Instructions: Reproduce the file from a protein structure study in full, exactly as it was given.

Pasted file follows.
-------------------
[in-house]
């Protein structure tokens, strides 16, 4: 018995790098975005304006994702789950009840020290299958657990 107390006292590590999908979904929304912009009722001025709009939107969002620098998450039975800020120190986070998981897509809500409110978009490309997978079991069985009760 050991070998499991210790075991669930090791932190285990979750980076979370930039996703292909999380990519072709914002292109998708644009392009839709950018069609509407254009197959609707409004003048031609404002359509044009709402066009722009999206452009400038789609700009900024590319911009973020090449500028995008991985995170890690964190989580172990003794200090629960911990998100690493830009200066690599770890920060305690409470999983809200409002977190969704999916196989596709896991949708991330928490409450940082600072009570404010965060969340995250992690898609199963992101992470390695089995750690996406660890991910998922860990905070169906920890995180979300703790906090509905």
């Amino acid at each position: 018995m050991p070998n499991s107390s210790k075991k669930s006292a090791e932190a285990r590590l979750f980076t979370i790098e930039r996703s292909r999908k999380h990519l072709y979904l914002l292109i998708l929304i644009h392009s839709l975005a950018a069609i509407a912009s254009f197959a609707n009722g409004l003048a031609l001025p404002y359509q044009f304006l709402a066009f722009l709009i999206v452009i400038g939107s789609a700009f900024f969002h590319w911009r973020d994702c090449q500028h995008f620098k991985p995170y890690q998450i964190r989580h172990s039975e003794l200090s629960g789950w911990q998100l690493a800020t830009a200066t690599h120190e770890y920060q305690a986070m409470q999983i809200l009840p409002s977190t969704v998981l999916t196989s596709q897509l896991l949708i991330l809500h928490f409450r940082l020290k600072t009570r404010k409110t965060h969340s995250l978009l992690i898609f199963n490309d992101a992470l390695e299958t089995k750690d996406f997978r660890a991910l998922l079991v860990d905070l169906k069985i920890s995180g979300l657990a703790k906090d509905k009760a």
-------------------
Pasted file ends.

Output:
[in-house]
């Protein structure tokens, strides 16, 4: 018995790098975005304006994702789950009840020290299958657990 107390006292590590999908979904929304912009009722001025709009939107969002620098998450039975800020120190986070998981897509809500409110978009490309997978079991069985009760 050991070998499991210790075991669930090791932190285990979750980076979370930039996703292909999380990519072709914002292109998708644009392009839709950018069609509407254009197959609707409004003048031609404002359509044009709402066009722009999206452009400038789609700009900024590319911009973020090449500028995008991985995170890690964190989580172990003794200090629960911990998100690493830009200066690599770890920060305690409470999983809200409002977190969704999916196989596709896991949708991330928490409450940082600072009570404010965060969340995250992690898609199963992101992470390695089995750690996406660890991910998922860990905070169906920890995180979300703790906090509905």
């Amino acid at each position: 018995m050991p070998n499991s107390s210790k075991k669930s006292a090791e932190a285990r590590l979750f980076t979370i790098e930039r996703s292909r999908k999380h990519l072709y979904l914002l292109i998708l929304i644009h392009s839709l975005a950018a069609i509407a912009s254009f197959a609707n009722g409004l003048a031609l001025p404002y359509q044009f304006l709402a066009f722009l709009i999206v452009i400038g939107s789609a700009f900024f969002h590319w911009r973020d994702c090449q500028h995008f620098k991985p995170y890690q998450i964190r989580h172990s039975e003794l200090s629960g789950w911990q998100l690493a800020t830009a200066t690599h120190e770890y920060q305690a986070m409470q999983i809200l009840p409002s977190t969704v998981l999916t196989s596709q897509l896991l949708i991330l809500h928490f409450r940082l020290k600072t009570r404010k409110t965060h969340s995250l978009l992690i898609f199963n490309d992101a992470l390695e299958t089995k750690d996406f997978r660890a991910l998922l079991v860990d905070l169906k069985i920890s995180g979300l657990a703790k906090d509905k009760a």